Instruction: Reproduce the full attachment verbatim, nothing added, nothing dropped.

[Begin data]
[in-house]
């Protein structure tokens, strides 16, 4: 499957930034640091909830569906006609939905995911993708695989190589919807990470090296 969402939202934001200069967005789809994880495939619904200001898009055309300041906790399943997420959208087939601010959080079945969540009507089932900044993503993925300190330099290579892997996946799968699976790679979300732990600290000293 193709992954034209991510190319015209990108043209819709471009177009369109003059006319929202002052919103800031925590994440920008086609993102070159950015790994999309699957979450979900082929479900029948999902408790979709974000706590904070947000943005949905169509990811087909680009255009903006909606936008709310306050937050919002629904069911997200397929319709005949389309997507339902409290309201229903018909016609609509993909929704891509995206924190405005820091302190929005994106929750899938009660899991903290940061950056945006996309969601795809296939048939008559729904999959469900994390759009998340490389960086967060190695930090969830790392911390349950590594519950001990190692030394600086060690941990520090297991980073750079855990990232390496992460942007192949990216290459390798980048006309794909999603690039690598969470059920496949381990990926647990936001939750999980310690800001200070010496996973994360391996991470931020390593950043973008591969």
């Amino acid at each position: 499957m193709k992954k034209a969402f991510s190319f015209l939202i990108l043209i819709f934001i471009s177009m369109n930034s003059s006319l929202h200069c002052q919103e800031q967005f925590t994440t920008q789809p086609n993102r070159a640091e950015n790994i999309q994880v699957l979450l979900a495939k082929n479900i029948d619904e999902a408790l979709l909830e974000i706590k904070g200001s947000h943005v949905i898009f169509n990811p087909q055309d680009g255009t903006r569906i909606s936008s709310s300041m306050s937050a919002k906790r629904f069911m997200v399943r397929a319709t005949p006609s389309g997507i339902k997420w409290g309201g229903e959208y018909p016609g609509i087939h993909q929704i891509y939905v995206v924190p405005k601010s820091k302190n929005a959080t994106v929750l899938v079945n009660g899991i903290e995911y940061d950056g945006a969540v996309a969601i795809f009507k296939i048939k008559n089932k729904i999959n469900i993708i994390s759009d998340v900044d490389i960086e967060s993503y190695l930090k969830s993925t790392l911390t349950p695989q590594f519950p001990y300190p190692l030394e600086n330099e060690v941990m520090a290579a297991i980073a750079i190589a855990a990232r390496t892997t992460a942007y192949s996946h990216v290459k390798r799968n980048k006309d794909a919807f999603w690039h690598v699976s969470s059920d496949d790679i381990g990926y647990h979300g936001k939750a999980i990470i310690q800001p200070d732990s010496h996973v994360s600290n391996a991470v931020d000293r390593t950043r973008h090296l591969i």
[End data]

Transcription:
[in-house]
């Protein structure tokens, strides 16, 4: 499957930034640091909830569906006609939905995911993708695989190589919807990470090296 969402939202934001200069967005789809994880495939619904200001898009055309300041906790399943997420959208087939601010959080079945969540009507089932900044993503993925300190330099290579892997996946799968699976790679979300732990600290000293 193709992954034209991510190319015209990108043209819709471009177009369109003059006319929202002052919103800031925590994440920008086609993102070159950015790994999309699957979450979900082929479900029948999902408790979709974000706590904070947000943005949905169509990811087909680009255009903006909606936008709310306050937050919002629904069911997200397929319709005949389309997507339902409290309201229903018909016609609509993909929704891509995206924190405005820091302190929005994106929750899938009660899991903290940061950056945006996309969601795809296939048939008559729904999959469900994390759009998340490389960086967060190695930090969830790392911390349950590594519950001990190692030394600086060690941990520090297991980073750079855990990232390496992460942007192949990216290459390798980048006309794909999603690039690598969470059920496949381990990926647990936001939750999980310690800001200070010496996973994360391996991470931020390593950043973008591969």
């Amino acid at each position: 499957m193709k992954k034209a969402f991510s190319f015209l939202i990108l043209i819709f934001i471009s177009m369109n930034s003059s006319l929202h200069c002052q919103e800031q967005f925590t994440t920008q789809p086609n993102r070159a640091e950015n790994i999309q994880v699957l979450l979900a495939k082929n479900i029948d619904e999902a408790l979709l909830e974000i706590k904070g200001s947000h943005v949905i898009f169509n990811p087909q055309d680009g255009t903006r569906i909606s936008s709310s300041m306050s937050a919002k906790r629904f069911m997200v399943r397929a319709t005949p006609s389309g997507i339902k997420w409290g309201g229903e959208y018909p016609g609509i087939h993909q929704i891509y939905v995206v924190p405005k601010s820091k302190n929005a959080t994106v929750l899938v079945n009660g899991i903290e995911y940061d950056g945006a969540v996309a969601i795809f009507k296939i048939k008559n089932k729904i999959n469900i993708i994390s759009d998340v900044d490389i960086e967060s993503y190695l930090k969830s993925t790392l911390t349950p695989q590594f519950p001990y300190p190692l030394e600086n330099e060690v941990m520090a290579a297991i980073a750079i190589a855990a990232r390496t892997t992460a942007y192949s996946h990216v290459k390798r799968n980048k006309d794909a919807f999603w690039h690598v699976s969470s059920d496949d790679i381990g990926y647990h979300g936001k939750a999980i990470i310690q800001p200070d732990s010496h996973v994360s600290n391996a991470v931020d000293r390593t950043r973008h090296l591969i």